Foreign investment plunge dents economy
Foreign investment in Samoa plunged drastically as the stalling of projects caused by the coronavirus pandemic delivered a serious blow to the national economy, new figures show.
Analysis of new Finance Ministry figures for the April-June quarter for the 2019-2020 Financial Year shows the extent to which declining foreign investment has left its mark on Samoa's economic output.
“The financial account registered a deficit of $50 million due to a fall in [direct and other] investments,” the report reads.
"The deficit for the reviewing quarter is a 697.6 [per cent] drop from the [same period last year]," the report reads.
(A country’s financial account is a measurement of relative changes in the extent of international ownership of assets).
The Ministry document does not detail how much the deficit compares to that recorded in the same quarter the year before.
But Dr. Robert Kirkby, a macroeconomist from Victoria University of Wellington, said analysis suggests that the previous year’s deficit was between $6 to 7 million for the same quarter.
"This means the change was roughly [$40 million],” Dr. Kirkby told the Samoa Observer.
“This is substantial relative to the quarterly [Gross Domestic Product] of roughly $490 million.
"From the sounds of things, it is largely a direct result of the [state of emergency restrictions], meaning that most kinds of investment projects had to be put on hold or potentially cancelled.
“So net foreign investment (direct and indirect) into Samoa fell substantially."
As has been reported previously, the economy more broadly recorded a quarterly decline of 11.6 per cent for the same quarter on a year-on-year basis. That is the sharpest decline since quarterly records began more than two decades ago.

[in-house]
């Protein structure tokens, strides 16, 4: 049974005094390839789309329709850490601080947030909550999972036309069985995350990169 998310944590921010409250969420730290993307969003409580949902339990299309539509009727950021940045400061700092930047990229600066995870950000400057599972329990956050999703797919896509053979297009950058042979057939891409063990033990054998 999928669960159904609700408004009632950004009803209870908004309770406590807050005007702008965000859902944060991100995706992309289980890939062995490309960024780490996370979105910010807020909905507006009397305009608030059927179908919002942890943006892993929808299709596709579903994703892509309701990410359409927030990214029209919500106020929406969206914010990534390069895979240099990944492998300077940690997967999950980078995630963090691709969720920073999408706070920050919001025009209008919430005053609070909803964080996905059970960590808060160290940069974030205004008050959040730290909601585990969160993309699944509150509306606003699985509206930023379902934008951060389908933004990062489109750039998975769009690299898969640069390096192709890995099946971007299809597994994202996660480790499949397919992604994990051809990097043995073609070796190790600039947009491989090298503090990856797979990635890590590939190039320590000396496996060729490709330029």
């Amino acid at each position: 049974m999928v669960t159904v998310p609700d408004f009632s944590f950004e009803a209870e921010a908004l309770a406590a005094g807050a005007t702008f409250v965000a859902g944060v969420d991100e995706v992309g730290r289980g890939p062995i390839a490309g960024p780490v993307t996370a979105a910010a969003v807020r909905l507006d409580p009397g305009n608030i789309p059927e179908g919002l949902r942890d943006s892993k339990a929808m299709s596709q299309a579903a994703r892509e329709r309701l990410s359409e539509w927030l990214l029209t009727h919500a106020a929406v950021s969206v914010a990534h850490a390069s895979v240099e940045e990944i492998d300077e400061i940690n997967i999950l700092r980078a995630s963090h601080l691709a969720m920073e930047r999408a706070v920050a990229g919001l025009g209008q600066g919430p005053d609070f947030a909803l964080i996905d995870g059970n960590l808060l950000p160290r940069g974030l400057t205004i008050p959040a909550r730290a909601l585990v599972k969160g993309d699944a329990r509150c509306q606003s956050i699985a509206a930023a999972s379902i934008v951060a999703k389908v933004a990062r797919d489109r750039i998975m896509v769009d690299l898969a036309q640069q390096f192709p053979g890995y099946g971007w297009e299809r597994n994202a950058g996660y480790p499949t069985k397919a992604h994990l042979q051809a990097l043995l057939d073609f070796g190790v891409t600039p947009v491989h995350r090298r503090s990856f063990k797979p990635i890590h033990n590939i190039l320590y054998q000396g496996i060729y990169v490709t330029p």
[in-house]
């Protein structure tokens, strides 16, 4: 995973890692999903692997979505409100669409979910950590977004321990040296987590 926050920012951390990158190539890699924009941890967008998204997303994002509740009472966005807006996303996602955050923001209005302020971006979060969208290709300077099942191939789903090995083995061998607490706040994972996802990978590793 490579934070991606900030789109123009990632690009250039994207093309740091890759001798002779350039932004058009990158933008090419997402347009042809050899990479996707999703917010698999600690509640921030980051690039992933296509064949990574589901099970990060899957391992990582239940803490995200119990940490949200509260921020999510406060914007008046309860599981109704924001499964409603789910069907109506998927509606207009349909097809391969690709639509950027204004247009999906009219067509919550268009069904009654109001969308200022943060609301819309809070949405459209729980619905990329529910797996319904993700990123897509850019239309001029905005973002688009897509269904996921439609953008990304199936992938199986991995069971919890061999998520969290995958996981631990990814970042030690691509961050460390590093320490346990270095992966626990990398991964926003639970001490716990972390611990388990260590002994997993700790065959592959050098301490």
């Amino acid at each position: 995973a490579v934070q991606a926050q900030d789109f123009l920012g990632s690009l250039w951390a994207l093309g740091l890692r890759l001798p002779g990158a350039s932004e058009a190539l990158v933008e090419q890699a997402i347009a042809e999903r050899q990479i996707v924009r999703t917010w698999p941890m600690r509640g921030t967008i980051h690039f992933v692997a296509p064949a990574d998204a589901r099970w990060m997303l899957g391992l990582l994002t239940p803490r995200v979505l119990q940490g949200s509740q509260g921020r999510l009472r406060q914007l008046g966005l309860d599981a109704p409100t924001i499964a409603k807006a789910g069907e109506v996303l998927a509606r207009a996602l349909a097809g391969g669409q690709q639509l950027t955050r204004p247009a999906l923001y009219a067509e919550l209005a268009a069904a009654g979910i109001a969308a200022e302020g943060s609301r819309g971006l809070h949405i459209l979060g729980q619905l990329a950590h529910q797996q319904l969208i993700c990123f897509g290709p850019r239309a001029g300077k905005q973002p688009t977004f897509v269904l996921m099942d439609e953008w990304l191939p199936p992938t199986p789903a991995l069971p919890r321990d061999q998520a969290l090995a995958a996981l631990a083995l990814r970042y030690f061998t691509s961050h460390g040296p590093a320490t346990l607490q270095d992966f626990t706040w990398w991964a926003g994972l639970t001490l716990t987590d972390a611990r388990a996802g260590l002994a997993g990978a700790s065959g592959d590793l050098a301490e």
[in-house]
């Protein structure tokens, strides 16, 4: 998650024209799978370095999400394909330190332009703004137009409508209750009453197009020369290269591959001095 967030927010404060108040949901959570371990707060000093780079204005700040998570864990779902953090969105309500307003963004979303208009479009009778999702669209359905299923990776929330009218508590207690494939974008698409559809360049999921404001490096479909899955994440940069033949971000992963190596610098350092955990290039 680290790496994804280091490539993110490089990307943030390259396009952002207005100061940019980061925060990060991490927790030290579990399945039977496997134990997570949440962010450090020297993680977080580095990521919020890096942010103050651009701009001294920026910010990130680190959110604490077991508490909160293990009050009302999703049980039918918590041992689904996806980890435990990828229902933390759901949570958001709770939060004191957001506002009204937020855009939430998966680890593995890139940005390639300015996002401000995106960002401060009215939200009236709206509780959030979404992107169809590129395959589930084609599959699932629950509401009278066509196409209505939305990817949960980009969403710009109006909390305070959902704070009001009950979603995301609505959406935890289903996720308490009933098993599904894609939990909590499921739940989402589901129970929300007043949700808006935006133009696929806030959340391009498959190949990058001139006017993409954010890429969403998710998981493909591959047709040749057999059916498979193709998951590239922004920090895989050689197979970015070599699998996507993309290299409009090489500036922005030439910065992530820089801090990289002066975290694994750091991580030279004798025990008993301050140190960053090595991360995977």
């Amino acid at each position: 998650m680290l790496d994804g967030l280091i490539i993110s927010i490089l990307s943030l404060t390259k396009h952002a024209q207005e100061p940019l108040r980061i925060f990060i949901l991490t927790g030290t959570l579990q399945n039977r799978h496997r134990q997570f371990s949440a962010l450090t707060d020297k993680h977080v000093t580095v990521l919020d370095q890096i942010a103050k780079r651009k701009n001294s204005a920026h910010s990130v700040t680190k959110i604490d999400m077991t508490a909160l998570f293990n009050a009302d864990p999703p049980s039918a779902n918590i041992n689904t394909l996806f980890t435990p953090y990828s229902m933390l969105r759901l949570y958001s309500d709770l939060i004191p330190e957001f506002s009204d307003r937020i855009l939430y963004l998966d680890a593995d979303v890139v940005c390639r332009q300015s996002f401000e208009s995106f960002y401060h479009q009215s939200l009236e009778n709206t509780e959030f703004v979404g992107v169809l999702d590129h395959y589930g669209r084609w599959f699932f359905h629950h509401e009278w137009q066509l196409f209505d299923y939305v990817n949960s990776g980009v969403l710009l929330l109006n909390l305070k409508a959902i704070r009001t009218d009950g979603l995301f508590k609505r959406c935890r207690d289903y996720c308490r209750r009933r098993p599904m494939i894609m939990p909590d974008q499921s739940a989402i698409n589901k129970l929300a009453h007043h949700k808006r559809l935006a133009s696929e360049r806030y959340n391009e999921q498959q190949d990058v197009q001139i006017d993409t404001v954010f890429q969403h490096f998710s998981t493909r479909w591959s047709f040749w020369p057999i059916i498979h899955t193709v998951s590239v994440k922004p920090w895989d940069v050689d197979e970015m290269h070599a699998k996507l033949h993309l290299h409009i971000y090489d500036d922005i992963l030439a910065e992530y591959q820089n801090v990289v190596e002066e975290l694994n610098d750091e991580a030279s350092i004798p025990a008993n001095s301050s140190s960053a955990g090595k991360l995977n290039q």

But Dr. Kirkby said despite expecting the recession to continue, he expected its "most severe" aspects were likely to have hit.
"This is the headline impact of Covid on the economy, based on other countries' numbers and timing, I expect this will be the quarter for which the fall is most severe, and that the impact in the more recent quarters will turn out to be smaller," he said.
The quarterly report also recorded that while tax revenue fell substantially by $33 million compared to the same quarter in the previous year, reduced spending by the Government and a $73.2 million increase in assistance from donor countries eased the blows of the pandemic.
And unlike Samoa's neighbouring countries, government debt figures decreased considerably while total debt servicing for the reviewed quarter increased by almost seven per cent.
According to Dr. Kirkby, this suggests the Government is in a position to provide "more" assistance to those most impacted by the state of emergency restrictions declared in response to COVID-19.
"Note that this experience is in contrast to those of most high-income countries which have seen large increases in Government debt as a result of stimulus spending during their [COVID-19] recessions'," he said.
"On the plus side, it situates Samoa well in terms of the future government finances, but conventional wisdom is that the recession is not the best time to be improving finances, something better done during periods of economic growth."
The Ministry was not available for comment on Monday on Dr. Kirkby’s analysis of the country’s fiscal policy or to explain the sharp decline in foreign assets flowing into the country.
But the Minister of Finance, Sili Epa Tuioti, has previously the effect of the pandemic on the economy of Samoa was "minimal", compared to other large economies as well as the rest of the Pacific which saw contractions ranging from as low as -5 per cent to as high as -21.7 per cent.
"There remains the confidence that the efforts of the Government through the reshuffling of its priorities towards its set of response policies are successful in ensuring that the state of the economy remains stable," he said during the last Parliamentary sitting for 2020.
In an editorial published in the Pacific Health Dialog last month, the National University of Samoa Vice-Chancellor, Aiono Alec Ekeroma, the broader Pacific is not likely to see an end to economic decline and zero tourism arrivals until a vaccine is made available.
"The health and economic impact of the COVID-19 pandemic, since international travel and trade was curtailed from March 2020, is yet to be measured or understood," he wrote.
“Due to the worldwide destruction of the aviation industry’s capacity and associated services linking tourist destinations to the Pacific Island countries and the decline in local tourism capacity as businesses close operations as the pandemic continues in to the second year, the length of recovery is uncertain and may take six to eleven years.”